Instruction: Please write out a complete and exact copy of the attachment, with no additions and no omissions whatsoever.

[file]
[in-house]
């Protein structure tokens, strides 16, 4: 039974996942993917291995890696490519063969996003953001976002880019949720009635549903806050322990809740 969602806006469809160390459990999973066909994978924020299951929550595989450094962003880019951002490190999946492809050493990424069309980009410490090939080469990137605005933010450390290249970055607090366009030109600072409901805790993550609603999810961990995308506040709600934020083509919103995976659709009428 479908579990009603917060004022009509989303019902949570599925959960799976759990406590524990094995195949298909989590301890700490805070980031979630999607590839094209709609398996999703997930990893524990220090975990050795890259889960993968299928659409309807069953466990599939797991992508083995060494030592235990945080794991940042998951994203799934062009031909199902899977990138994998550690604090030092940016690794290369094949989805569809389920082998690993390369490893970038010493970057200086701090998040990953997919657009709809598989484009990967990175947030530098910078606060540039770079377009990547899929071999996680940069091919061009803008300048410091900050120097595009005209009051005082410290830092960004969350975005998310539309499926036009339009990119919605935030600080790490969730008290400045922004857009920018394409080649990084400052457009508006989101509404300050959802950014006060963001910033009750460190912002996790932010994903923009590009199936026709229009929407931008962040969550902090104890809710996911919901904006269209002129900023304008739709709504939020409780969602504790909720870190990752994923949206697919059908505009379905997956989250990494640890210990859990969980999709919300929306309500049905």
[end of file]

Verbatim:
[in-house]
């Protein structure tokens, strides 16, 4: 039974996942993917291995890696490519063969996003953001976002880019949720009635549903806050322990809740 969602806006469809160390459990999973066909994978924020299951929550595989450094962003880019951002490190999946492809050493990424069309980009410490090939080469990137605005933010450390290249970055607090366009030109600072409901805790993550609603999810961990995308506040709600934020083509919103995976659709009428 479908579990009603917060004022009509989303019902949570599925959960799976759990406590524990094995195949298909989590301890700490805070980031979630999607590839094209709609398996999703997930990893524990220090975990050795890259889960993968299928659409309807069953466990599939797991992508083995060494030592235990945080794991940042998951994203799934062009031909199902899977990138994998550690604090030092940016690794290369094949989805569809389920082998690993390369490893970038010493970057200086701090998040990953997919657009709809598989484009990967990175947030530098910078606060540039770079377009990547899929071999996680940069091919061009803008300048410091900050120097595009005209009051005082410290830092960004969350975005998310539309499926036009339009990119919605935030600080790490969730008290400045922004857009920018394409080649990084400052457009508006989101509404300050959802950014006060963001910033009750460190912002996790932010994903923009590009199936026709229009929407931008962040969550902090104890809710996911919901904006269209002129900023304008739709709504939020409780969602504790909720870190990752994923949206697919059908505009379905997956989250990494640890210990859990969980999709919300929306309500049905």